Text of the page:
Yet other embodiments of the present invention provide data storage devices that include: a storage medium, a sensor device, an analog to digital converter circuit, an equalizer circuit, and a combining circuit. The storage medium maintains information that is sensed by the sensor device and provided as a corresponding analog signal. The analog to digital converter circuit is operable to convert a derivative of the analog signal to a series of digital samples, and the equalizer circuit is operable to perform an equalization on the series of digital samples to yield a first equalized output corresponding to a first read of the information, a second equalized output corresponding to a second read of the information, and a third equalized output corresponding to a third read of the information. The combining circuit is operable to: combine at least a first segment of the first equalized output with a first segment of the equalized output to yield a first combined data segment; provide a second combined data set that includes a combination of one or more second segments from the second equalized output and the third equalized output, and wherein the second combined data set excludes a second segment of the first equalized output; and provide an aggregate data set including at least the first combined data set and the second combined data set.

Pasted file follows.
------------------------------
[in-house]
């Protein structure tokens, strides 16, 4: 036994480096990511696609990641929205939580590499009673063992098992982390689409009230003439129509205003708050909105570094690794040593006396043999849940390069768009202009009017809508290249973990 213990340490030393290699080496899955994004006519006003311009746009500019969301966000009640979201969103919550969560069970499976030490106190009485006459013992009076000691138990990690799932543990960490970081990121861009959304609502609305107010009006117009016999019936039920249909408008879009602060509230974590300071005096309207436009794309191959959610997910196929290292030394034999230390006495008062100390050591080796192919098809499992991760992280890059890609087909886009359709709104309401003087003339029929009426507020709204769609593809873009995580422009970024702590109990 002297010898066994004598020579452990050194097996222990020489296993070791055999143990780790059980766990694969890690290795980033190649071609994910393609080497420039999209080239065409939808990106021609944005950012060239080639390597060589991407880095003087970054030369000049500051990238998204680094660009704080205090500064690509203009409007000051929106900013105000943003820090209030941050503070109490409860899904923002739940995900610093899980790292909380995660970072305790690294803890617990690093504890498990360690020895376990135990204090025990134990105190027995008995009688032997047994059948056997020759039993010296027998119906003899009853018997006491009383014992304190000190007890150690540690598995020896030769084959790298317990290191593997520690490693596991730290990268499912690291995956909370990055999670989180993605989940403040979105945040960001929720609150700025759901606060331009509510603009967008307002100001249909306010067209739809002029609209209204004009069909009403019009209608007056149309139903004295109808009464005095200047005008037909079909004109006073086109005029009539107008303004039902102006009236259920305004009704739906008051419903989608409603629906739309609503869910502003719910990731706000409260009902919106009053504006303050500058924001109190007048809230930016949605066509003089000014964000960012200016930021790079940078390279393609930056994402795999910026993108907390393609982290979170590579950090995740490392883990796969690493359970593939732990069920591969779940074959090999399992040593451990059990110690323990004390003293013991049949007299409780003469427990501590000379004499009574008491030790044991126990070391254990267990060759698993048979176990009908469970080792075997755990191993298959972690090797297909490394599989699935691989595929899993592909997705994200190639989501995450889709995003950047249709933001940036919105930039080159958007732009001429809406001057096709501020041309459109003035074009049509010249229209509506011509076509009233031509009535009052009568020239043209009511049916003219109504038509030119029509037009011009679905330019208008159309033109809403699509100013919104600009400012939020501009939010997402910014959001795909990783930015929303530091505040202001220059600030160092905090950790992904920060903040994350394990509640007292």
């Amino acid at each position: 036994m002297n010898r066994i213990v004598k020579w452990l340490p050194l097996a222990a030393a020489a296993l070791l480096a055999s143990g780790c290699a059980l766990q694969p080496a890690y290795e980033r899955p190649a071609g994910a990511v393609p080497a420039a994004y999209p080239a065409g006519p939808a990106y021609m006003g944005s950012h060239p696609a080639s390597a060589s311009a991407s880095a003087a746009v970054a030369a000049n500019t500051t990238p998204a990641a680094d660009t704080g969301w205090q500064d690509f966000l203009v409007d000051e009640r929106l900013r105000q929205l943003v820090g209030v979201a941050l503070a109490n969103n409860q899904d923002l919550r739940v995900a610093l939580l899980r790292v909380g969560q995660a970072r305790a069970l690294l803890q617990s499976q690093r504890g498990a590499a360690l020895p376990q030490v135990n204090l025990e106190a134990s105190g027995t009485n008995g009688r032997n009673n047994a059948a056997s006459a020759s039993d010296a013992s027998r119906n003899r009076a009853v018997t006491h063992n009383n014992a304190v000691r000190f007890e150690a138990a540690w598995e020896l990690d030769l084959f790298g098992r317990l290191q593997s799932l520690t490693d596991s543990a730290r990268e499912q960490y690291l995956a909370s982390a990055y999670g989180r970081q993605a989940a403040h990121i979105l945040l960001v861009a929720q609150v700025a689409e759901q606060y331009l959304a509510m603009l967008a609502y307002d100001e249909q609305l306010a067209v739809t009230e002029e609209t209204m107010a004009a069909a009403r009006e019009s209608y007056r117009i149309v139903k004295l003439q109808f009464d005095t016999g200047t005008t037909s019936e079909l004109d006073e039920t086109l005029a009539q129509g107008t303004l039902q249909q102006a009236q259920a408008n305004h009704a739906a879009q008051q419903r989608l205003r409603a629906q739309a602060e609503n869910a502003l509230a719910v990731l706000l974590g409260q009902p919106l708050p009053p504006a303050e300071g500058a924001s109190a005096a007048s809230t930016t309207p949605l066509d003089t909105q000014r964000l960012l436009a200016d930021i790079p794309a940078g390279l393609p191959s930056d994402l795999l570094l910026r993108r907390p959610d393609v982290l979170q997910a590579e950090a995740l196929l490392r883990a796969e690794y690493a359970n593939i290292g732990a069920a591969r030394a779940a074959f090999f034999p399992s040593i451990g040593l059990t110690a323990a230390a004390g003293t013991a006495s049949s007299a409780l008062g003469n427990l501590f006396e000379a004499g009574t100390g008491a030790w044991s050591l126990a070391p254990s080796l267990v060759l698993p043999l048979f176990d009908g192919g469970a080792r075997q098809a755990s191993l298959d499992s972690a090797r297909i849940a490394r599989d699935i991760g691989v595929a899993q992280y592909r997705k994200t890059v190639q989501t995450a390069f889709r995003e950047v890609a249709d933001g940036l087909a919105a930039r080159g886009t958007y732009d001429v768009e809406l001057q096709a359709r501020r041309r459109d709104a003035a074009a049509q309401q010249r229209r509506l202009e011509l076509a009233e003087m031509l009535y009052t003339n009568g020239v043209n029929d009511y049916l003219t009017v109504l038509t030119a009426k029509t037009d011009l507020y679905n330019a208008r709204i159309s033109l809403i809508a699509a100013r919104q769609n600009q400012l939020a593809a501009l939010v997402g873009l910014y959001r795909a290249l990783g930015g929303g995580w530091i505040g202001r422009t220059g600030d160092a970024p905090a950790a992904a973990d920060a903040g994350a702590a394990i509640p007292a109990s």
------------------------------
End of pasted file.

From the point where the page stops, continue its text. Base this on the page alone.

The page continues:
This summary provides only a general outline of some embodiments of the invention. Many other objects, features, advantages and other embodiments of the invention will become more fully apparent from the following detailed description, the appended claims and the accompanying drawings.

BRIEF DESCRIPTION OF THE DRAWINGS

A further understanding of the various embodiments of the present invention may be realized by reference to the figures which are described in remaining portions of the specification. In the figures, like reference numerals are used throughout several figures to refer to similar components. In some instances, a sub-label consisting of a lower case letter is associated with a reference numeral to denote one of multiple similar components. When reference is made to a reference numeral without specification to an existing sub-label, it is intended to refer to all such multiple similar components.

FIG. 1 depicts a prior art organization of data on a storage medium;

FIG. 2 depicts a data processing circuit operable to perform segment based Y averaging in accordance with some embodiments of the present invention;